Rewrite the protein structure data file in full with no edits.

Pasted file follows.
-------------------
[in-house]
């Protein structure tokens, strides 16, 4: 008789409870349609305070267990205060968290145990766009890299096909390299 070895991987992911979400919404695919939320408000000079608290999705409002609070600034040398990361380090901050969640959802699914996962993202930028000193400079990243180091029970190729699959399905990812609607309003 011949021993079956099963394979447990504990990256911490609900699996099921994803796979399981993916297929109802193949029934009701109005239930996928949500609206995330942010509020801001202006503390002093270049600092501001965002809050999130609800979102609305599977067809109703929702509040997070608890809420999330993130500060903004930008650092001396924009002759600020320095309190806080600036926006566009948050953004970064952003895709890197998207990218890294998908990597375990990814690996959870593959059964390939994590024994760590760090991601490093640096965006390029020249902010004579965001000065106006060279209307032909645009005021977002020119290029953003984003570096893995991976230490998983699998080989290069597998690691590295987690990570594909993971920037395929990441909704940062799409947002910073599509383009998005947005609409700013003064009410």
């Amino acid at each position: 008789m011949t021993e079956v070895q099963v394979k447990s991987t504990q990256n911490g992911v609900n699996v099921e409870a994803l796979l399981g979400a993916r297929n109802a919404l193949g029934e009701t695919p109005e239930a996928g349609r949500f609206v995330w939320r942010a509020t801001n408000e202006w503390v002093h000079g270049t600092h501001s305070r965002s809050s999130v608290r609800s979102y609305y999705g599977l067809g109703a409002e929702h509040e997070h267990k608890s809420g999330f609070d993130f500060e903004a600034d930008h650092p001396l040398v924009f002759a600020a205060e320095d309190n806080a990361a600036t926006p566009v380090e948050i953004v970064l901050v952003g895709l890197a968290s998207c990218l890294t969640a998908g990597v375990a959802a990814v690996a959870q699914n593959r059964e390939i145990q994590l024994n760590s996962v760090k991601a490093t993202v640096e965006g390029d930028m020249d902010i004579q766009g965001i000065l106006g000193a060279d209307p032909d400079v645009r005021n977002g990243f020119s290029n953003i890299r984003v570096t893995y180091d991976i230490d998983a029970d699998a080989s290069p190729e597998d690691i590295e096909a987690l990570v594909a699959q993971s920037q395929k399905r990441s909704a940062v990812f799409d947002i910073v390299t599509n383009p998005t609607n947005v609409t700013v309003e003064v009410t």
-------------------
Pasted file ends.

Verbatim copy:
[in-house]
């Protein structure tokens, strides 16, 4: 008789409870349609305070267990205060968290145990766009890299096909390299 070895991987992911979400919404695919939320408000000079608290999705409002609070600034040398990361380090901050969640959802699914996962993202930028000193400079990243180091029970190729699959399905990812609607309003 011949021993079956099963394979447990504990990256911490609900699996099921994803796979399981993916297929109802193949029934009701109005239930996928949500609206995330942010509020801001202006503390002093270049600092501001965002809050999130609800979102609305599977067809109703929702509040997070608890809420999330993130500060903004930008650092001396924009002759600020320095309190806080600036926006566009948050953004970064952003895709890197998207990218890294998908990597375990990814690996959870593959059964390939994590024994760590760090991601490093640096965006390029020249902010004579965001000065106006060279209307032909645009005021977002020119290029953003984003570096893995991976230490998983699998080989290069597998690691590295987690990570594909993971920037395929990441909704940062799409947002910073599509383009998005947005609409700013003064009410």
């Amino acid at each position: 008789m011949t021993e079956v070895q099963v394979k447990s991987t504990q990256n911490g992911v609900n699996v099921e409870a994803l796979l399981g979400a993916r297929n109802a919404l193949g029934e009701t695919p109005e239930a996928g349609r949500f609206v995330w939320r942010a509020t801001n408000e202006w503390v002093h000079g270049t600092h501001s305070r965002s809050s999130v608290r609800s979102y609305y999705g599977l067809g109703a409002e929702h509040e997070h267990k608890s809420g999330f609070d993130f500060e903004a600034d930008h650092p001396l040398v924009f002759a600020a205060e320095d309190n806080a990361a600036t926006p566009v380090e948050i953004v970064l901050v952003g895709l890197a968290s998207c990218l890294t969640a998908g990597v375990a959802a990814v690996a959870q699914n593959r059964e390939i145990q994590l024994n760590s996962v760090k991601a490093t993202v640096e965006g390029d930028m020249d902010i004579q766009g965001i000065l106006g000193a060279d209307p032909d400079v645009r005021n977002g990243f020119s290029n953003i890299r984003v570096t893995y180091d991976i230490d998983a029970d699998a080989s290069p190729e597998d690691i590295e096909a987690l990570v594909a699959q993971s920037q395929k399905r990441s909704a940062v990812f799409d947002i910073v390299t599509n383009p998005t609607n947005v609409t700013v309003e003064v009410t």